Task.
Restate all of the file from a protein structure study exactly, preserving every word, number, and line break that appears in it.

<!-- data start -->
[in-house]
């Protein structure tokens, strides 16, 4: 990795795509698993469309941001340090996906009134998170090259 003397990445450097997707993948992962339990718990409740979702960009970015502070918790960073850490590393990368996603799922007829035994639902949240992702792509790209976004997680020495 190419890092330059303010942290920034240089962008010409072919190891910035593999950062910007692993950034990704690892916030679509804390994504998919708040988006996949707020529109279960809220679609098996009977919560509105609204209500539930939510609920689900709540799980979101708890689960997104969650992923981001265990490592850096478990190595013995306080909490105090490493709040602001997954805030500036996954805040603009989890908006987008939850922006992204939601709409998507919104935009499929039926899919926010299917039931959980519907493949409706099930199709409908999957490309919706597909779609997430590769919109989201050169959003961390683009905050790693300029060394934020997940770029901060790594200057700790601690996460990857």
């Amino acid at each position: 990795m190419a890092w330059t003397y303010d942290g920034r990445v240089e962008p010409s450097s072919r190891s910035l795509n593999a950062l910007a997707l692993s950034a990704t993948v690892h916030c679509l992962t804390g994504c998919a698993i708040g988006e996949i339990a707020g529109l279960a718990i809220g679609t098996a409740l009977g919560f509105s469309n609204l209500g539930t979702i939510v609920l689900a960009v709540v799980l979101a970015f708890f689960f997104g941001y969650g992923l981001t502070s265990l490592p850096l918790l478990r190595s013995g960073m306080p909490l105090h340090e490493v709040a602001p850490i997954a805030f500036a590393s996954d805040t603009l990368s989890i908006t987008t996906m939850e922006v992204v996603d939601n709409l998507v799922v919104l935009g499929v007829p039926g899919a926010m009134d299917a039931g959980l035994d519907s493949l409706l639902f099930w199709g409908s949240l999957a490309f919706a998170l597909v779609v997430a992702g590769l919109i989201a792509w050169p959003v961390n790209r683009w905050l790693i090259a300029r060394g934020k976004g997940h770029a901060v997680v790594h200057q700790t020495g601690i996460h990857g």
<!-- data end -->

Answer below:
[in-house]
């Protein structure tokens, strides 16, 4: 990795795509698993469309941001340090996906009134998170090259 003397990445450097997707993948992962339990718990409740979702960009970015502070918790960073850490590393990368996603799922007829035994639902949240992702792509790209976004997680020495 190419890092330059303010942290920034240089962008010409072919190891910035593999950062910007692993950034990704690892916030679509804390994504998919708040988006996949707020529109279960809220679609098996009977919560509105609204209500539930939510609920689900709540799980979101708890689960997104969650992923981001265990490592850096478990190595013995306080909490105090490493709040602001997954805030500036996954805040603009989890908006987008939850922006992204939601709409998507919104935009499929039926899919926010299917039931959980519907493949409706099930199709409908999957490309919706597909779609997430590769919109989201050169959003961390683009905050790693300029060394934020997940770029901060790594200057700790601690996460990857």
């Amino acid at each position: 990795m190419a890092w330059t003397y303010d942290g920034r990445v240089e962008p010409s450097s072919r190891s910035l795509n593999a950062l910007a997707l692993s950034a990704t993948v690892h916030c679509l992962t804390g994504c998919a698993i708040g988006e996949i339990a707020g529109l279960a718990i809220g679609t098996a409740l009977g919560f509105s469309n609204l209500g539930t979702i939510v609920l689900a960009v709540v799980l979101a970015f708890f689960f997104g941001y969650g992923l981001t502070s265990l490592p850096l918790l478990r190595s013995g960073m306080p909490l105090h340090e490493v709040a602001p850490i997954a805030f500036a590393s996954d805040t603009l990368s989890i908006t987008t996906m939850e922006v992204v996603d939601n709409l998507v799922v919104l935009g499929v007829p039926g899919a926010m009134d299917a039931g959980l035994d519907s493949l409706l639902f099930w199709g409908s949240l999957a490309f919706a998170l597909v779609v997430a992702g590769l919109i989201a792509w050169p959003v961390n790209r683009w905050l790693i090259a300029r060394g934020k976004g997940h770029a901060v997680v790594h200057q700790t020495g601690i996460h990857g």